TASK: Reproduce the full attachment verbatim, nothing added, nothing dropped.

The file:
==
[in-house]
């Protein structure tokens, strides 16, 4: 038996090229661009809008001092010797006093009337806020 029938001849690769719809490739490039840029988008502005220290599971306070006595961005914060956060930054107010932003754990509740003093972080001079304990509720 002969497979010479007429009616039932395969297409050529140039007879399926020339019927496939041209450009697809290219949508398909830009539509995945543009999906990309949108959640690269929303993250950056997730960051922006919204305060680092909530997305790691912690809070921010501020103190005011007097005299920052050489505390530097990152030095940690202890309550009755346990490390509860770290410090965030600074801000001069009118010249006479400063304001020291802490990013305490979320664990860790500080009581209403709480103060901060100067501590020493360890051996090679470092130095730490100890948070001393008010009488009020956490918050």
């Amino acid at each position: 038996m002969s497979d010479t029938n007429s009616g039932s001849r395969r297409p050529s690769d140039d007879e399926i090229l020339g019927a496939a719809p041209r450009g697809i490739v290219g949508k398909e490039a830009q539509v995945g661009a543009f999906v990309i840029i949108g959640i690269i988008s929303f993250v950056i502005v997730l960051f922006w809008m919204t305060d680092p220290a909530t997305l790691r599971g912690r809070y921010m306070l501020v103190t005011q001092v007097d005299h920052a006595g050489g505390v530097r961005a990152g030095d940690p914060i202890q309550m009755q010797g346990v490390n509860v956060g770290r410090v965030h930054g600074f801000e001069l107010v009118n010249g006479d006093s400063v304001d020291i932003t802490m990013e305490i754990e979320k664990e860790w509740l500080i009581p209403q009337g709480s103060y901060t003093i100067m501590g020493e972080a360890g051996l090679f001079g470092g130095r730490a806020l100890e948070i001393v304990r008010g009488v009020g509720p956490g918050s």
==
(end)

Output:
[in-house]
């Protein structure tokens, strides 16, 4: 038996090229661009809008001092010797006093009337806020 029938001849690769719809490739490039840029988008502005220290599971306070006595961005914060956060930054107010932003754990509740003093972080001079304990509720 002969497979010479007429009616039932395969297409050529140039007879399926020339019927496939041209450009697809290219949508398909830009539509995945543009999906990309949108959640690269929303993250950056997730960051922006919204305060680092909530997305790691912690809070921010501020103190005011007097005299920052050489505390530097990152030095940690202890309550009755346990490390509860770290410090965030600074801000001069009118010249006479400063304001020291802490990013305490979320664990860790500080009581209403709480103060901060100067501590020493360890051996090679470092130095730490100890948070001393008010009488009020956490918050």
């Amino acid at each position: 038996m002969s497979d010479t029938n007429s009616g039932s001849r395969r297409p050529s690769d140039d007879e399926i090229l020339g019927a496939a719809p041209r450009g697809i490739v290219g949508k398909e490039a830009q539509v995945g661009a543009f999906v990309i840029i949108g959640i690269i988008s929303f993250v950056i502005v997730l960051f922006w809008m919204t305060d680092p220290a909530t997305l790691r599971g912690r809070y921010m306070l501020v103190t005011q001092v007097d005299h920052a006595g050489g505390v530097r961005a990152g030095d940690p914060i202890q309550m009755q010797g346990v490390n509860v956060g770290r410090v965030h930054g600074f801000e001069l107010v009118n010249g006479d006093s400063v304001d020291i932003t802490m990013e305490i754990e979320k664990e860790w509740l500080i009581p209403q009337g709480s103060y901060t003093i100067m501590g020493e972080a360890g051996l090679f001079g470092g130095r730490a806020l100890e948070i001393v304990r008010g009488v009020g509720p956490g918050s």